The Islamic Republic of Iran (I.R.Iran) has been always exposed to disasters. The 2003 Bam earthquake accelerated the impetus of formulating effective disaster response and risk management actions in the whole disaster management and health systems of Iran.1,2 This revolution was supported by different stakeholders including government and academia. Thereafter, consistent with new strategies on disaster management, the necessity of relevant training initiatives was considered, in which the Master of Public Health (MPH) with disaster concentration, and the PhD program of Disaster and Emergency Health were developed in Iran.3 Although this initiative consists of academic and field approaches, in respect to training and exercise interventions, there is high demand to import new educational technologies, with the aid of virtual training and simulation in the subject of disaster management. To fulfill this goal, the first workshop on “Application of New Technologies in Disaster Management Simulation” was organized by the Disaster and Emergency Health Academy of Tehran University of Medical Sciences (TUMS) in collaboration with the Research Center in Emergency and Disaster Medicine and Computer Science applied to Medicine (CRIMEDIM), Università del Piemonte Orientale, Italy.

Virtual simulation

In the past two decades, simulation has been used increasingly as part of the ongoing evolution of technology. Disaster medicine is among the fields where different simulation models have been integrated. The term “Simulator”, in relation to healthcare, refers to a device that presents a simulated environment, patient, and situations, and then interacts appropriately with the actions taken by simulation participant.4 Although the history of simulation techniques predates information technology, using computerized simulators has brought huge capabilities in producing a life-like world for instructors and trainees.5 The Society for Academic Emergency Medicine Simulation Task Force, established in 2005, has been keen to promote virtual simulation awareness and its incorporation in emergency medicine and healthcare.6 Such training provides students and researchers with opportunities to apply their medical theoretical knowledge in a safe and realistic setting, develop team working skills, and a systematic approach to problem solving.7 In this way, disaster medicine is a subject with a high potential to use computerized simulations tools and methods. In fact, due to ethical, logistic, and financial barriers, it is not easy to make a real simulated disaster situation for educational purposes. For instance, it is impossible to simulate a huge catastrophe like the Bam earthquake in training and exercise programs other than through computer simulation.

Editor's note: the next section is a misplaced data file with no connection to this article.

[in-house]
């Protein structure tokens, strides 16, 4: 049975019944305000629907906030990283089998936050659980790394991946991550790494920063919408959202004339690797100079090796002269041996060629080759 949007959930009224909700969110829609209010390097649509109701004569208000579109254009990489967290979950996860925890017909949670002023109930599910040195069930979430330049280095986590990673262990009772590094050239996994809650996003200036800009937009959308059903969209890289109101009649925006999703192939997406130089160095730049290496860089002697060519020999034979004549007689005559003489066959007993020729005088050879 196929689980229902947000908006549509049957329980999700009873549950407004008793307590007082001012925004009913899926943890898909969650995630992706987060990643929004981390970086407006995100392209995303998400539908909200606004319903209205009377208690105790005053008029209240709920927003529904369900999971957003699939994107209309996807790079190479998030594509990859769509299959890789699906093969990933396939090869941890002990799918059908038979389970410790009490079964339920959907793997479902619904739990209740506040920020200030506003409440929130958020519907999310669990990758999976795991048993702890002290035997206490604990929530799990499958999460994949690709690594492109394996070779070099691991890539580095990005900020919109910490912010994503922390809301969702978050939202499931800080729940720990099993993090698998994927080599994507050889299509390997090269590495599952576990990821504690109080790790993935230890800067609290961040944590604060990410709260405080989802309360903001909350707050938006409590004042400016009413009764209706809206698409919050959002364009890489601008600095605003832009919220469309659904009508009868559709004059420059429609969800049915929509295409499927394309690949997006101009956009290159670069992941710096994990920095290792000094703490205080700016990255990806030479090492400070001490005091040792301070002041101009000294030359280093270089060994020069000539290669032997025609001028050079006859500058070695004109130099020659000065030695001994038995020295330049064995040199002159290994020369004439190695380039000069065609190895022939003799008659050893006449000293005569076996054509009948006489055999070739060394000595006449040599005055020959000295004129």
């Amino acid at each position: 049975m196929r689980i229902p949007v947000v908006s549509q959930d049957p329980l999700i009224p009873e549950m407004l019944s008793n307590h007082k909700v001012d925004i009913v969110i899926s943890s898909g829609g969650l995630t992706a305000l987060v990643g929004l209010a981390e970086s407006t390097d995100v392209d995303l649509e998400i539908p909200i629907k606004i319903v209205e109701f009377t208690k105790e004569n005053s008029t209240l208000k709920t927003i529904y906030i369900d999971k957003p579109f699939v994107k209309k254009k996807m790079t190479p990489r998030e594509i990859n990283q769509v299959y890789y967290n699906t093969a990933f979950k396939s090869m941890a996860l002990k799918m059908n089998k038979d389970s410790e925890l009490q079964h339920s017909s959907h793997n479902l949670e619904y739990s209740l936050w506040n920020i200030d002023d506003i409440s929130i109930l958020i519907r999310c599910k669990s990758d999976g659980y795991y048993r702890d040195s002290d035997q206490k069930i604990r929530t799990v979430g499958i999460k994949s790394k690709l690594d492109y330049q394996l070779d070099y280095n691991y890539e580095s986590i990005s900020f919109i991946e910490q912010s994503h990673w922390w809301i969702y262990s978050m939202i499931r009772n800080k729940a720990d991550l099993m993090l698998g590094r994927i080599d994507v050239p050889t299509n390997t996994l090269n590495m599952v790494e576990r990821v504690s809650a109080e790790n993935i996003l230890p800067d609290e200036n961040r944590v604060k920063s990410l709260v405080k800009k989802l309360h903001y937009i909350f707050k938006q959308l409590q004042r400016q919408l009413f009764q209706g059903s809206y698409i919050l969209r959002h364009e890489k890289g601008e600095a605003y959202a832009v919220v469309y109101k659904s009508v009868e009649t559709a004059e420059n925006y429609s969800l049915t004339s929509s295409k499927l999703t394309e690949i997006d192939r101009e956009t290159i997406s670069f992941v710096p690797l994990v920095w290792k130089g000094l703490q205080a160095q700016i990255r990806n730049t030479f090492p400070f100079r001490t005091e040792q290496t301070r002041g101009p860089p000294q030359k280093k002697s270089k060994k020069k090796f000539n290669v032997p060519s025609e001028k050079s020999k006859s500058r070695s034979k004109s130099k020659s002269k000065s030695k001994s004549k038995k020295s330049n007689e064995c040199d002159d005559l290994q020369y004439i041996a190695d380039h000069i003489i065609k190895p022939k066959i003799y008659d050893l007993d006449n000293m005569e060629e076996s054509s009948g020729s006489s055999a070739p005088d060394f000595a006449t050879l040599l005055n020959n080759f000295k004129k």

Within the past few years, there have been ongoing improvements in disaster exercises and simulations in the health system of Iran, but computerized simulation-related training benefits are yet to be appropriately realized and applied.

First workshop on application of new technologies in disaster management simulation in Iran

From 3rd to 6th January 2015, the TUMS in collaboration with CRIMEDIM organized a training workshop on application of new technologies in disaster management simulation in Tehran. It attracted participants studying and working in the health disaster arena. The training aim was fourfold to:

  • provide participants with the conceptual framework and methodological aspects of virtual reality simulation and identity skills and abilities necessary in carrying them out;
  • design, develop and evaluate virtual reality simulations for emergencies and disasters;
  • provide practical IT tools for evaluation of exercises and virtual reality simulations; and
  • present good practices in medical management of real disasters, exercises and virtual reality simulations.

This four-day intensive program covered the following topics: incident scene management, triage and rescue operations; medical management of Chemical, Biological, Radiological and Nuclear (CBRN); management of medical systems and resources in pre-hospital and hospital operations; and evaluation of emergency exercises.